48. Chung H-Y, Park YK. Rationale, feasibility and acceptability of Ketogenic diet for cancer treatment. J Cancer Prev. 2017.

  49. Khodadadi S, et al. Tumor cells growth and survival time with the ketogenic diet in animal models: A systematic review. Int J Prev Med. 2017.

  50. O’Flanagan CH, Smith LA, McDonell SB, Hursting SD. When less may be more: calorie restriction and response to cancer therapy. BMC Med. 2017.

  51. Brandhorst S, Longo VD. Fasting and caloric restriction in cancer prevention and treatment. Recent Resul Cancer Res. 2016.

  52. Lettieri-Barbato D, Aquilano K. Pushing the limits of cancer therapy: the nutrient game. Front Oncol. 2018.

  53. Trepanowski JF, Canale RE, Marshall KE, Kabir MM, Bloomer RJ. Impact of caloric and dietary restriction regimens on markers of health and longevity in humans and animals: a summary of available findings. Nutr J. 2011.

  54. Khandekar MJ, Cohen P, Spiegelman BM. Molecular mechanisms of cancer development in obesity. Nat Rev Cancer. 2011;11(12):886–95.

    Article  CAS  PubMed  Google Scholar 

  55. Stone TW, McPherson M, Gail Darlington L. Obesity and cancer: existing and new hypotheses for a causal connection. EBioMedicine. 2018.

  56. Cignarelli A, Genchi VA, Caruso I, Natalicchio A, Perrini S, Laviola L, et al. Diabetes and cancer: Pathophysiological fundamentals of a ‘dangerous affair. Diabetes Res Clin Pract. 2018;143:378–88.

    Article  PubMed  Google Scholar 

  57. Weber DD, Aminazdeh-Gohari S, Kofler B. Ketogenic diet in cancer therapy. Aging. 2018.

  58. Spinelli E, Blackford R. Gut microbiota, the Ketogenic diet and epilepsy. Pediatr Neurol Briefs. 2018.

  59. Goldberg EL, Shchukina I, Asher JL, Sidorov S, Artyomov MN, Dixit VD. Ketogenesis activates metabolically protective γδ T cells in visceral adipose tissue. Nat Metab. 2020.

  60. Boison D. New insights into the mechanisms of the ketogenic diet. Curr Opin Neuro. 2017.

  61. Shimazu T, et al. Suppression of oxidative stress by β-hydroxybutyrate, an endogenous histone deacetylase inhibitor. Science (80-. ). 2013.

  62. Benjamina JS, et al. A ketogenic diet rescues hippocampal memory defects in a mouse model of kabuki syndrome. Proc Natl Acad Sci U S A. 2017;114:125–30.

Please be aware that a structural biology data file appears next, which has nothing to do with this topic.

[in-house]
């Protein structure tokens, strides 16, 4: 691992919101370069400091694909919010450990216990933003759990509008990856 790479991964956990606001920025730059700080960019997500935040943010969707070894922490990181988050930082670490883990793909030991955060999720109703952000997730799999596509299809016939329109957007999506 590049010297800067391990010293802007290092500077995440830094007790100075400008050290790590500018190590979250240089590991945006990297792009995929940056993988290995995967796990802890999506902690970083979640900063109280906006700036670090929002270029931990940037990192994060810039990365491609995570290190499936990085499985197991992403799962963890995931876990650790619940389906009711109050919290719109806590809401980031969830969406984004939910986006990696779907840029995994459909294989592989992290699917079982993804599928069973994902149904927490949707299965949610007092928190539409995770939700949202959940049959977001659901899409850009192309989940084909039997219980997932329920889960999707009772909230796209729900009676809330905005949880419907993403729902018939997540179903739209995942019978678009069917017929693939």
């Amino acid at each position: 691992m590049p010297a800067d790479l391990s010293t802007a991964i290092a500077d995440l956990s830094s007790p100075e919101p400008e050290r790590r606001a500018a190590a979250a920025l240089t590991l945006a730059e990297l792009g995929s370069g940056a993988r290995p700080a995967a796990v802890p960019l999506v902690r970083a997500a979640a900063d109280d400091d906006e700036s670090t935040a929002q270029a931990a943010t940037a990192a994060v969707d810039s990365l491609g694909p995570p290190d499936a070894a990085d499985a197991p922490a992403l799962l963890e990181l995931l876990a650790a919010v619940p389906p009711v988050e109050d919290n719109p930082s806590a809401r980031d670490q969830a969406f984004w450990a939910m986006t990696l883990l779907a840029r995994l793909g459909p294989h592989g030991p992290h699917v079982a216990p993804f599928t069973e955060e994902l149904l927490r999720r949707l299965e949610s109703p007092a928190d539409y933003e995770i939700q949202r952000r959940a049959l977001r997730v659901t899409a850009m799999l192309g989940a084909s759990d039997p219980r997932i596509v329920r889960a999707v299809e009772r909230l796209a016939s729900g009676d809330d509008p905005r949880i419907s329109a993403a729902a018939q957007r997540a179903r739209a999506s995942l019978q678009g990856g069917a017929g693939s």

Article  CAS  Google Scholar 

  63. Shirahata M, Tang WY, Kostuk EW. A short-term fasting in neonates induces breathing instability and epigenetic modification in the carotid body. Adv Exp Med Biol. 2015.

  64. Jaworski DM, Namboodiri AMA, Moffett JR. Acetate as a metabolic and epigenetic modifier of cancer therapy. J Cell Biochem. 2016.

  65. Kinnaird A, Zhao S, Wellen KE, Michelakis ED. Metabolic control of epigenetics in cancer. Nat Rev Cancer. 2016;16:694–707.

    Article  CAS  PubMed  Google Scholar 

  66. Preston MJ, et al. OP16. The KETOGENIC diet induces epigenetic changes that play key roles in tumour development. Neuro Oncol. 2017.

  67. Hirata E, Sahai E. Tumor microenvironment and differential responses to therapy. Cold Spring Harb Perspect Med. 2017.

  68. Wu T, Dai Y. Tumor microenvironment and therapeutic response. Cancer Lett. 2017.

  69. Zielske SP. Epigenetic dna methylation in radiation biology: on the field or on the sidelines? J Cell Biochem. 2015.

  70. Biswas S, Rao CM. Epigenetics in cancer: fundamentals and beyond. Pharmacol Ther. 2017;173:118–34.

    Article  CAS  PubMed  Google Scholar 

  71. Song SH, Han SW, Bang YJ. Epigenetic-based therapies in cancer: progress to date. Drugs. 2011.

  72. Roberti A, Valdes AF, Torrecillas R, Fraga MF, Fernandez AF. Epigenetics in cancer therapy and nanomedicine. Clin Epigenetics. 2019.

  73. Smits KM, Melotte V, Niessen HEC, Dubois L, Oberije C, Troost EGC, et al. Epigenetics in radiotherapy: where are we heading? Radiother Oncol. 2014;111:168–77.

    Article  PubMed  Google Scholar 

  74. Kejík Z, et al. Epigenetic agents in combined anticancer therapy. Future Med Chem. 2018.

  75. Lakshmaiah KC, Jacob LA, Aparna S, Lokanatha D, Saldanha SC. Epigenetic therapy of cancer with histone deacetylase inhibitors. Ther: J Canc Res; 2014.

    Book  Google Scholar 

  76. Davis S, Mirick DK. Circadian disruption, shift work and the risk of cancer: a summary of the evidence and studies in Seattle. Cancer Causes and Control. 2006.

  77. Wendeu-Foyet MG, Menegaux F. Circadian disruption and prostate cancer risk: an updated review of epidemiological evidences. Cancer Epidemiology, Biomarkers & Prevention : a Publication of the American Association for Cancer Research, cosponsored by the American Society of Preventive Oncology. 2017.